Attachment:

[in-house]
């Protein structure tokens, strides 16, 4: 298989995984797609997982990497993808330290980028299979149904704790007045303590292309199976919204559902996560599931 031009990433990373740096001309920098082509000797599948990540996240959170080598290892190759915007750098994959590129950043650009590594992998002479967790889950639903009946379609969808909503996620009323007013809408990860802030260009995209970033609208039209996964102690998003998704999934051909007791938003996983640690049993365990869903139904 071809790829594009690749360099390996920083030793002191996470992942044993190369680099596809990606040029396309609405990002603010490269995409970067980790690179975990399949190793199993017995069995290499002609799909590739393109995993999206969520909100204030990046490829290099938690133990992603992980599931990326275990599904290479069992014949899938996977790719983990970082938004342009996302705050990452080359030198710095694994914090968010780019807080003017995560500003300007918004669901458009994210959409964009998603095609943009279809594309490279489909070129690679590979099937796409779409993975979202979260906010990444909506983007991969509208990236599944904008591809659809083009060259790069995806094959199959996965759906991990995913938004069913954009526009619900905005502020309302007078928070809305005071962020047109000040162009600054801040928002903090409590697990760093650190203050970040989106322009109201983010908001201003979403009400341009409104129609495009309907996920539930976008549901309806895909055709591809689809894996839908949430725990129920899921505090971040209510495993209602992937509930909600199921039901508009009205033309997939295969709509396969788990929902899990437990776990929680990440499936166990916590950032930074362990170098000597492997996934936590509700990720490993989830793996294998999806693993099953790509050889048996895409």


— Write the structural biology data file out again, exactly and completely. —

[in-house]
């Protein structure tokens, strides 16, 4: 298989995984797609997982990497993808330290980028299979149904704790007045303590292309199976919204559902996560599931 031009990433990373740096001309920098082509000797599948990540996240959170080598290892190759915007750098994959590129950043650009590594992998002479967790889950639903009946379609969808909503996620009323007013809408990860802030260009995209970033609208039209996964102690998003998704999934051909007791938003996983640690049993365990869903139904 071809790829594009690749360099390996920083030793002191996470992942044993190369680099596809990606040029396309609405990002603010490269995409970067980790690179975990399949190793199993017995069995290499002609799909590739393109995993999206969520909100204030990046490829290099938690133990992603992980599931990326275990599904290479069992014949899938996977790719983990970082938004342009996302705050990452080359030198710095694994914090968010780019807080003017995560500003300007918004669901458009994210959409964009998603095609943009279809594309490279489909070129690679590979099937796409779409993975979202979260906010990444909506983007991969509208990236599944904008591809659809083009060259790069995806094959199959996965759906991990995913938004069913954009526009619900905005502020309302007078928070809305005071962020047109000040162009600054801040928002903090409590697990760093650190203050970040989106322009109201983010908001201003979403009400341009409104129609495009309907996920539930976008549901309806895909055709591809689809894996839908949430725990129920899921505090971040209510495993209602992937509930909600199921039901508009009205033309997939295969709509396969788990929902899990437990776990929680990440499936166990916590950032930074362990170098000597492997996934936590509700990720490993989830793996294998999806693993099953790509050889048996895409």